Re-imagining Work for The New DecadeBy Josh Allan Dykstra on January 26, 2011 in Thought Leadership
Since you read this blog, you’re likely already convinced that something about the way we work needs to change.
You might also believe that by sharing our collective wisdom and passion on blogs like this one, each of us can return to our work post-read and be a force for good in our respective organizations.
I have an even larger question.
What if it’s not just something about work that needs to change?
What if it’s just about everything?
Over the last decades, the idea of “change” has become a mainstay in business. Our organizational relationship with change is an intense and perennial affair. “Change management” consultants are hired, enormous “change initiatives” are undertaken, but the way we work never actually changes.
Why is this?
Our institutions are strikingly limited in their ability to evolve, simply because of what they are. Their inability to grow is programmed into their DNA. As Peter Block & John McKnight point out, institutions are built on the idea of systems. The systems that make up our businesses today reduce risk and unpredictability by maintaining power and control. These systems are designed to deliver efficiency through predictable replication. They brings sameness, safe and homogenized.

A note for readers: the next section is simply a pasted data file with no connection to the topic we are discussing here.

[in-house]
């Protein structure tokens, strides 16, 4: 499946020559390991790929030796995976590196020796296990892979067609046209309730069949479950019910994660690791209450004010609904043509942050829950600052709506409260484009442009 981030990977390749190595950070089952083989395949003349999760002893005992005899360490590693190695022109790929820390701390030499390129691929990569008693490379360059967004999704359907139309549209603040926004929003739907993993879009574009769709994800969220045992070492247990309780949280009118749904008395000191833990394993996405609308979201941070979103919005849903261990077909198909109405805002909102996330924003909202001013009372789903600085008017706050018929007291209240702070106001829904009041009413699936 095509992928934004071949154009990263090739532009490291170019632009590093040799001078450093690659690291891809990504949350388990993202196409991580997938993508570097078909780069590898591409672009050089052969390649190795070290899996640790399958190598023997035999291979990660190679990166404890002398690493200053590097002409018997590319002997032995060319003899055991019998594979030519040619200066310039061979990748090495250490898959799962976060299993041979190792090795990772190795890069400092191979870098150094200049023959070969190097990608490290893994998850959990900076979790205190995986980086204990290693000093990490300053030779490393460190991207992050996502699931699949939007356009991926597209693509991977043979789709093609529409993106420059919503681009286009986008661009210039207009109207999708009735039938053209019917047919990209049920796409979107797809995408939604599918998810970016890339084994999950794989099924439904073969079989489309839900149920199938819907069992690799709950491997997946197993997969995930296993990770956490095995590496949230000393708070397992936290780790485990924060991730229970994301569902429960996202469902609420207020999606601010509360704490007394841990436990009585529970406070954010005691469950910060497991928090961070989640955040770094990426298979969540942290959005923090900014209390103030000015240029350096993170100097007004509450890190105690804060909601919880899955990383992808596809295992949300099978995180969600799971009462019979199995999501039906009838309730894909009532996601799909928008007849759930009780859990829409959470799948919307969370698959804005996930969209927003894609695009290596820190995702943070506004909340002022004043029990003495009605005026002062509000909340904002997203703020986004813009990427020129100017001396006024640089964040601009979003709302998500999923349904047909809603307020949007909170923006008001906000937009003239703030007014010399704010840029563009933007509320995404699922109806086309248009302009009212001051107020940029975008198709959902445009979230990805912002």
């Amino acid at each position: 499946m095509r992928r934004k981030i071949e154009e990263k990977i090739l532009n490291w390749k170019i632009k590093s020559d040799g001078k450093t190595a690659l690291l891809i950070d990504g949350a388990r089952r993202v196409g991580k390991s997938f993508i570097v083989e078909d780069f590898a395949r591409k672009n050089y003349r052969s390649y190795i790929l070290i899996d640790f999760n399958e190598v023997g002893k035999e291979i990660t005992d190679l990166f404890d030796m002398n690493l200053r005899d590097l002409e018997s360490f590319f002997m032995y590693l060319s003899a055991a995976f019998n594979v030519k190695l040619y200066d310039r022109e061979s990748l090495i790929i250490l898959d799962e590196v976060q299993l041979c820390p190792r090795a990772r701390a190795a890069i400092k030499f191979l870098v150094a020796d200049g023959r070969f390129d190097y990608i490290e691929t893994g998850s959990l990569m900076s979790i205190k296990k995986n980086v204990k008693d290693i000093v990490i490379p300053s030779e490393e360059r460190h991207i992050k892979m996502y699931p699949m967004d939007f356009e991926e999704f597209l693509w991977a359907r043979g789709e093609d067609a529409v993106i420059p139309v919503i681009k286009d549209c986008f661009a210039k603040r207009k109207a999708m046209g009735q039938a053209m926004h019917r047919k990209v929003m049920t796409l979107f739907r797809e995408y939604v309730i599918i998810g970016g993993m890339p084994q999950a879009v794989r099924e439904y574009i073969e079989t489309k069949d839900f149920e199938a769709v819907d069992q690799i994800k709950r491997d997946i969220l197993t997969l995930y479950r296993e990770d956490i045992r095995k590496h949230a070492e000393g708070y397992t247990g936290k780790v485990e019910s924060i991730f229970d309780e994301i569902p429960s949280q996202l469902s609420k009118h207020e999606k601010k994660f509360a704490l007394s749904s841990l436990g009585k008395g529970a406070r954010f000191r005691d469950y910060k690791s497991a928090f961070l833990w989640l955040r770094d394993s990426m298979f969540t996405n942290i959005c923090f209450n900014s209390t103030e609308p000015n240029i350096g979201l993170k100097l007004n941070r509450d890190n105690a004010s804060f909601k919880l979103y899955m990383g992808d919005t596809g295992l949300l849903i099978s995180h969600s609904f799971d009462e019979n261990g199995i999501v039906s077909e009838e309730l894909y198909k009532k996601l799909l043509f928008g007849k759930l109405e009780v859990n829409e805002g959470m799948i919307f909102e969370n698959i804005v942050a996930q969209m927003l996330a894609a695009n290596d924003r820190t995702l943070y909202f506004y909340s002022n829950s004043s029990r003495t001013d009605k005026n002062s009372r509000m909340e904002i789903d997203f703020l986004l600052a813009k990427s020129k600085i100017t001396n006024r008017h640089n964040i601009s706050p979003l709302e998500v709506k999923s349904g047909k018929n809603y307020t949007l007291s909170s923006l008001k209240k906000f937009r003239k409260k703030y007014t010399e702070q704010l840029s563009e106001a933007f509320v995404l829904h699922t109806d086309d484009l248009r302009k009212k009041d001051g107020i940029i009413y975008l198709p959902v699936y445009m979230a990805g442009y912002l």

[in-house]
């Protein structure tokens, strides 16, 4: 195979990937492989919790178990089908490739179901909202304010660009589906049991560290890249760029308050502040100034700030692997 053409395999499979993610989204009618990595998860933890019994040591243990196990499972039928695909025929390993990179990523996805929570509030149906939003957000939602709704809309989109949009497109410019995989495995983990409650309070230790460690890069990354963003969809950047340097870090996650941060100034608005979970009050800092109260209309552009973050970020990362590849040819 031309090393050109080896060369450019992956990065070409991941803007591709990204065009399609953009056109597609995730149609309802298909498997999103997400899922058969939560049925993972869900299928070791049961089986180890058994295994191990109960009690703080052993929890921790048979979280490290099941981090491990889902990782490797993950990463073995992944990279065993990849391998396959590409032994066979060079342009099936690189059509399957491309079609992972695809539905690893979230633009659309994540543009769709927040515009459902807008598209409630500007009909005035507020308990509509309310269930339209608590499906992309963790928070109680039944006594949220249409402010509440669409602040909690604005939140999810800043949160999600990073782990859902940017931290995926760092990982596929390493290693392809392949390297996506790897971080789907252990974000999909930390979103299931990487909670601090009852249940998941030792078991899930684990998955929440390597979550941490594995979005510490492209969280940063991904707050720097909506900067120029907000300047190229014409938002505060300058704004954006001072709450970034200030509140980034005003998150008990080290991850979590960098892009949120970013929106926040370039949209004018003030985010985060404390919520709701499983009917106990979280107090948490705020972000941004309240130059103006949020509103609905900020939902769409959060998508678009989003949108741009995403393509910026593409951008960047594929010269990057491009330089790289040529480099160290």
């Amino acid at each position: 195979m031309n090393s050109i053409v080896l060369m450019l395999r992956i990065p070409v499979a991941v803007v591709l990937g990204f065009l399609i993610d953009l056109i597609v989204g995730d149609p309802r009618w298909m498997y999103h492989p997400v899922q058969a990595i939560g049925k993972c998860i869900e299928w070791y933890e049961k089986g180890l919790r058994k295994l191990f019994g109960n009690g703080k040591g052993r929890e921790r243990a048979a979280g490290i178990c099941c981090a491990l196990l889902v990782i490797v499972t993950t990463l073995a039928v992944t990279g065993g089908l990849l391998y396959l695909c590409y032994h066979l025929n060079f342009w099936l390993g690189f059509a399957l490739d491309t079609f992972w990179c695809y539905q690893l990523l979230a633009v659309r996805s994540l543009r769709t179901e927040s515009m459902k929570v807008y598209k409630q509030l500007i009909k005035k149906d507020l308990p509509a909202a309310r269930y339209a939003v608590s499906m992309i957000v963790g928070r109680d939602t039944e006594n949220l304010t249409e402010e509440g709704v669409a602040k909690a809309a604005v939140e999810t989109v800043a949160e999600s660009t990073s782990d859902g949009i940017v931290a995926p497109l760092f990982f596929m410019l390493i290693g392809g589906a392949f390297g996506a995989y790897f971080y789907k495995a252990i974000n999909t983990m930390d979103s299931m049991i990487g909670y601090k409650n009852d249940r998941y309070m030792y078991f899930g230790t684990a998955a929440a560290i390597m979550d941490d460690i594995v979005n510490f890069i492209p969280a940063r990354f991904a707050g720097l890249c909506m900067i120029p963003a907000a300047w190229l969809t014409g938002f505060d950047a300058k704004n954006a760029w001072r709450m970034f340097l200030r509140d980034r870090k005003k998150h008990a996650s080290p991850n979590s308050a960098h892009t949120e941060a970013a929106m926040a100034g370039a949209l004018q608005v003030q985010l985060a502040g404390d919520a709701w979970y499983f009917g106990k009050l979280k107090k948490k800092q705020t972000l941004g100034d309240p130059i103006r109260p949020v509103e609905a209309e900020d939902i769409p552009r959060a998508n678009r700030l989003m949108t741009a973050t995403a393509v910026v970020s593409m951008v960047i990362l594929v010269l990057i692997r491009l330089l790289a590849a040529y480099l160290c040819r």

But “sameness,” secure as it may seem, is exactly what doesn’t work in today’s rapid, organic, tribal marketplace. And the fact that our systems create this kind of replication means they will invariably fail when they are used on humans.
This is the fundamental flaw in our organizations as they are built today.
Human beings are infinitely more complex than our industrial-age systems. We’ve found time and time again that reducing variability through HR — attempting to ‘Six Sigma’ our people — fails miserably.
As Umair Haque says in a provocative new article, the habits our current systems impose — the replication of tasks that are simply part of an institution’s DNA — are the very things that drive us to hate our jobs. But they are just doing what we built them to do. In a Frankensteinian twist, our creation has become a monster. It makes us zombies during meetings, dread Mondays, and hate the never-ending banal tasks that eventually suck out our souls. (Plus, these tasks generally do very little to actually create authentic value for customers, but that’s a topic for another day.)
What if, as we embark on a new year and a new decade, we could re-imagine the very fabric of our organizations?
What if we could tear down the industrial baggage of our old institutions and start to rebuild something meaningful, value-adding, and life-affirming?
This will not be easy.
For everything to change, it will take creativity, art, and flair. It will require pioneers, courageous and brazen.
But it also may be the only way out of our current mess.
The views expressed are his/her own.
Photo of homeless asking for change by another.point.in.time. Licensed under CC.